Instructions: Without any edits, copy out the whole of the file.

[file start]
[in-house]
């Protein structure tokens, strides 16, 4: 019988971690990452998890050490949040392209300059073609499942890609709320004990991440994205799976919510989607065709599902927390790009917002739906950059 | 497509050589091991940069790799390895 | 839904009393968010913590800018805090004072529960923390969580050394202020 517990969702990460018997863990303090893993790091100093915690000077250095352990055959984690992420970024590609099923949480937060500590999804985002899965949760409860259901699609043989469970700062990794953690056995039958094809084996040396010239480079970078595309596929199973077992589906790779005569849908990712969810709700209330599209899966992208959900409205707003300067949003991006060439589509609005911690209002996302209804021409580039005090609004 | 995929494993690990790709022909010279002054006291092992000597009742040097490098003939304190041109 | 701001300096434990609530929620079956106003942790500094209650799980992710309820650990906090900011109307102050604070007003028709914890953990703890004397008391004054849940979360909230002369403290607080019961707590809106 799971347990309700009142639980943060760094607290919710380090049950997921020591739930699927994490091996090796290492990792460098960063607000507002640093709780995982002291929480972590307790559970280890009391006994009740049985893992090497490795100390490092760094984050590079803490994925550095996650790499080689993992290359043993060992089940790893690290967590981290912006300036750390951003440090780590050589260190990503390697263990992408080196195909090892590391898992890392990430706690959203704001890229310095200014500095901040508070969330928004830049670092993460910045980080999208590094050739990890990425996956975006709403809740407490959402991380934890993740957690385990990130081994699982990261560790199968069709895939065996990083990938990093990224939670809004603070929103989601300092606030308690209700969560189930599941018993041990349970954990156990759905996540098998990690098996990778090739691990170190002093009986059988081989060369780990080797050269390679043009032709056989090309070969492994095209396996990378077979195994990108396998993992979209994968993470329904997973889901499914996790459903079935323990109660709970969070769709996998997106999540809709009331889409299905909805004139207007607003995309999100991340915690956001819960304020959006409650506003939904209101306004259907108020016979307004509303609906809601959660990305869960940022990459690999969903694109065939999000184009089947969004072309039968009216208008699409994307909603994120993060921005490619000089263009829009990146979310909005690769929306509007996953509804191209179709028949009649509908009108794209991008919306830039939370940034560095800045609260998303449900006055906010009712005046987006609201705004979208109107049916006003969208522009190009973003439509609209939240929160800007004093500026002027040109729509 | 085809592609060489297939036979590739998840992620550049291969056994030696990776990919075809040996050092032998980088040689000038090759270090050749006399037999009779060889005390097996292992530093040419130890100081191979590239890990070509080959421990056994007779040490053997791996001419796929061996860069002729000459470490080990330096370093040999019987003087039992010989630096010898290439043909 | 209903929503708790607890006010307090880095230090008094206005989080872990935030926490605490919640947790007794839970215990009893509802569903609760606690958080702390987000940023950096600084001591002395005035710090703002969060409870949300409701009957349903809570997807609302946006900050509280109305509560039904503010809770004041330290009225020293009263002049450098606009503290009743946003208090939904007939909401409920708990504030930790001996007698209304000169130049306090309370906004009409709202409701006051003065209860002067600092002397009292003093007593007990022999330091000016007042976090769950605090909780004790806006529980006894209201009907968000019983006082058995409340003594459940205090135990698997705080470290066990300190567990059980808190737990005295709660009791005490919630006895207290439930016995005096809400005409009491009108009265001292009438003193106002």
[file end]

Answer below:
[in-house]
């Protein structure tokens, strides 16, 4: 019988971690990452998890050490949040392209300059073609499942890609709320004990991440994205799976919510989607065709599902927390790009917002739906950059 | 497509050589091991940069790799390895 | 839904009393968010913590800018805090004072529960923390969580050394202020 517990969702990460018997863990303090893993790091100093915690000077250095352990055959984690992420970024590609099923949480937060500590999804985002899965949760409860259901699609043989469970700062990794953690056995039958094809084996040396010239480079970078595309596929199973077992589906790779005569849908990712969810709700209330599209899966992208959900409205707003300067949003991006060439589509609005911690209002996302209804021409580039005090609004 | 995929494993690990790709022909010279002054006291092992000597009742040097490098003939304190041109 | 701001300096434990609530929620079956106003942790500094209650799980992710309820650990906090900011109307102050604070007003028709914890953990703890004397008391004054849940979360909230002369403290607080019961707590809106 799971347990309700009142639980943060760094607290919710380090049950997921020591739930699927994490091996090796290492990792460098960063607000507002640093709780995982002291929480972590307790559970280890009391006994009740049985893992090497490795100390490092760094984050590079803490994925550095996650790499080689993992290359043993060992089940790893690290967590981290912006300036750390951003440090780590050589260190990503390697263990992408080196195909090892590391898992890392990430706690959203704001890229310095200014500095901040508070969330928004830049670092993460910045980080999208590094050739990890990425996956975006709403809740407490959402991380934890993740957690385990990130081994699982990261560790199968069709895939065996990083990938990093990224939670809004603070929103989601300092606030308690209700969560189930599941018993041990349970954990156990759905996540098998990690098996990778090739691990170190002093009986059988081989060369780990080797050269390679043009032709056989090309070969492994095209396996990378077979195994990108396998993992979209994968993470329904997973889901499914996790459903079935323990109660709970969070769709996998997106999540809709009331889409299905909805004139207007607003995309999100991340915690956001819960304020959006409650506003939904209101306004259907108020016979307004509303609906809601959660990305869960940022990459690999969903694109065939999000184009089947969004072309039968009216208008699409994307909603994120993060921005490619000089263009829009990146979310909005690769929306509007996953509804191209179709028949009649509908009108794209991008919306830039939370940034560095800045609260998303449900006055906010009712005046987006609201705004979208109107049916006003969208522009190009973003439509609209939240929160800007004093500026002027040109729509 | 085809592609060489297939036979590739998840992620550049291969056994030696990776990919075809040996050092032998980088040689000038090759270090050749006399037999009779060889005390097996292992530093040419130890100081191979590239890990070509080959421990056994007779040490053997791996001419796929061996860069002729000459470490080990330096370093040999019987003087039992010989630096010898290439043909 | 209903929503708790607890006010307090880095230090008094206005989080872990935030926490605490919640947790007794839970215990009893509802569903609760606690958080702390987000940023950096600084001591002395005035710090703002969060409870949300409701009957349903809570997807609302946006900050509280109305509560039904503010809770004041330290009225020293009263002049450098606009503290009743946003208090939904007939909401409920708990504030930790001996007698209304000169130049306090309370906004009409709202409701006051003065209860002067600092002397009292003093007593007990022999330091000016007042976090769950605090909780004790806006529980006894209201009907968000019983006082058995409340003594459940205090135990698997705080470290066990300190567990059980808190737990005295709660009791005490919630006895207290439930016995005096809400005409009491009108009265001292009438003193106002």